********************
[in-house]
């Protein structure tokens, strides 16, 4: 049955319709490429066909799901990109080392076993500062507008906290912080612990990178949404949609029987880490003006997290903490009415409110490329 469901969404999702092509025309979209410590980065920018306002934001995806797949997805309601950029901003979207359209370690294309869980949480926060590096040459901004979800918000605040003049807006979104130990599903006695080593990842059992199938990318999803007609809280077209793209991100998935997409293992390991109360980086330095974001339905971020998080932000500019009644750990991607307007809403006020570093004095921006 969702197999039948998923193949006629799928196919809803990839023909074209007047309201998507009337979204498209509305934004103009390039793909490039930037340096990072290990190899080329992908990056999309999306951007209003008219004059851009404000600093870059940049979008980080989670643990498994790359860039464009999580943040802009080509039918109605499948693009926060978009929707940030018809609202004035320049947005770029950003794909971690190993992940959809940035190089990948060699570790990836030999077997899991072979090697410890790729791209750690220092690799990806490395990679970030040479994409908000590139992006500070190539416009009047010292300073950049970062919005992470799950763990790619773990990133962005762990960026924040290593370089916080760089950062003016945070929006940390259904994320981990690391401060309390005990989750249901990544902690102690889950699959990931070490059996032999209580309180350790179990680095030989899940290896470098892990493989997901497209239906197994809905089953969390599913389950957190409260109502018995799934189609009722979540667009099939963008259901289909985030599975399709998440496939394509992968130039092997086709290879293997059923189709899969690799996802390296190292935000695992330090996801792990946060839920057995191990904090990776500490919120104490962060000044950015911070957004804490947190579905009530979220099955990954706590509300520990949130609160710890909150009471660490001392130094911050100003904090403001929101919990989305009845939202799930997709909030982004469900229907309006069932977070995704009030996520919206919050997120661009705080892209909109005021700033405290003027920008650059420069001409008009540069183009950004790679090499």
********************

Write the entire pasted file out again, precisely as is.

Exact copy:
[in-house]
């Protein structure tokens, strides 16, 4: 049955319709490429066909799901990109080392076993500062507008906290912080612990990178949404949609029987880490003006997290903490009415409110490329 469901969404999702092509025309979209410590980065920018306002934001995806797949997805309601950029901003979207359209370690294309869980949480926060590096040459901004979800918000605040003049807006979104130990599903006695080593990842059992199938990318999803007609809280077209793209991100998935997409293992390991109360980086330095974001339905971020998080932000500019009644750990991607307007809403006020570093004095921006 969702197999039948998923193949006629799928196919809803990839023909074209007047309201998507009337979204498209509305934004103009390039793909490039930037340096990072290990190899080329992908990056999309999306951007209003008219004059851009404000600093870059940049979008980080989670643990498994790359860039464009999580943040802009080509039918109605499948693009926060978009929707940030018809609202004035320049947005770029950003794909971690190993992940959809940035190089990948060699570790990836030999077997899991072979090697410890790729791209750690220092690799990806490395990679970030040479994409908000590139992006500070190539416009009047010292300073950049970062919005992470799950763990790619773990990133962005762990960026924040290593370089916080760089950062003016945070929006940390259904994320981990690391401060309390005990989750249901990544902690102690889950699959990931070490059996032999209580309180350790179990680095030989899940290896470098892990493989997901497209239906197994809905089953969390599913389950957190409260109502018995799934189609009722979540667009099939963008259901289909985030599975399709998440496939394509992968130039092997086709290879293997059923189709899969690799996802390296190292935000695992330090996801792990946060839920057995191990904090990776500490919120104490962060000044950015911070957004804490947190579905009530979220099955990954706590509300520990949130609160710890909150009471660490001392130094911050100003904090403001929101919990989305009845939202799930997709909030982004469900229907309006069932977070995704009030996520919206919050997120661009705080892209909109005021700033405290003027920008650059420069001409008009540069183009950004790679090499």